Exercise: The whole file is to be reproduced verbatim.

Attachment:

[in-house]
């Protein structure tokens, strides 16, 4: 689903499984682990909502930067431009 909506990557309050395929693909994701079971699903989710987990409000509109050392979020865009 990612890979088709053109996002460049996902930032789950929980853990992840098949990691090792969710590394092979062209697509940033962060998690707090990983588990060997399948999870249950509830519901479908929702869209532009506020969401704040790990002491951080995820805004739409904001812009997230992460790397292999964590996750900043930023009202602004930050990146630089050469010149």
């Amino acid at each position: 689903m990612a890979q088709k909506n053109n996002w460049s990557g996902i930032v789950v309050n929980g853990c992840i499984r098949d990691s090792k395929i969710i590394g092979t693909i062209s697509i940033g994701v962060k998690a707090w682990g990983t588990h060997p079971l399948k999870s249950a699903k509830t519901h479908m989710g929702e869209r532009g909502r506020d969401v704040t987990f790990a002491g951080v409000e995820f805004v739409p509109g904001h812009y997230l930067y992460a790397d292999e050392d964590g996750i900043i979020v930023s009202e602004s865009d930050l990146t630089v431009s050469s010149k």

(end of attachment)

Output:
[in-house]
């Protein structure tokens, strides 16, 4: 689903499984682990909502930067431009 909506990557309050395929693909994701079971699903989710987990409000509109050392979020865009 990612890979088709053109996002460049996902930032789950929980853990992840098949990691090792969710590394092979062209697509940033962060998690707090990983588990060997399948999870249950509830519901479908929702869209532009506020969401704040790990002491951080995820805004739409904001812009997230992460790397292999964590996750900043930023009202602004930050990146630089050469010149």
């Amino acid at each position: 689903m990612a890979q088709k909506n053109n996002w460049s990557g996902i930032v789950v309050n929980g853990c992840i499984r098949d990691s090792k395929i969710i590394g092979t693909i062209s697509i940033g994701v962060k998690a707090w682990g990983t588990h060997p079971l399948k999870s249950a699903k509830t519901h479908m989710g929702e869209r532009g909502r506020d969401v704040t987990f790990a002491g951080v409000e995820f805004v739409p509109g904001h812009y997230l930067y992460a790397d292999e050392d964590g996750i900043i979020v930023s009202e602004s865009d930050l990146t630089v431009s050469s010149k």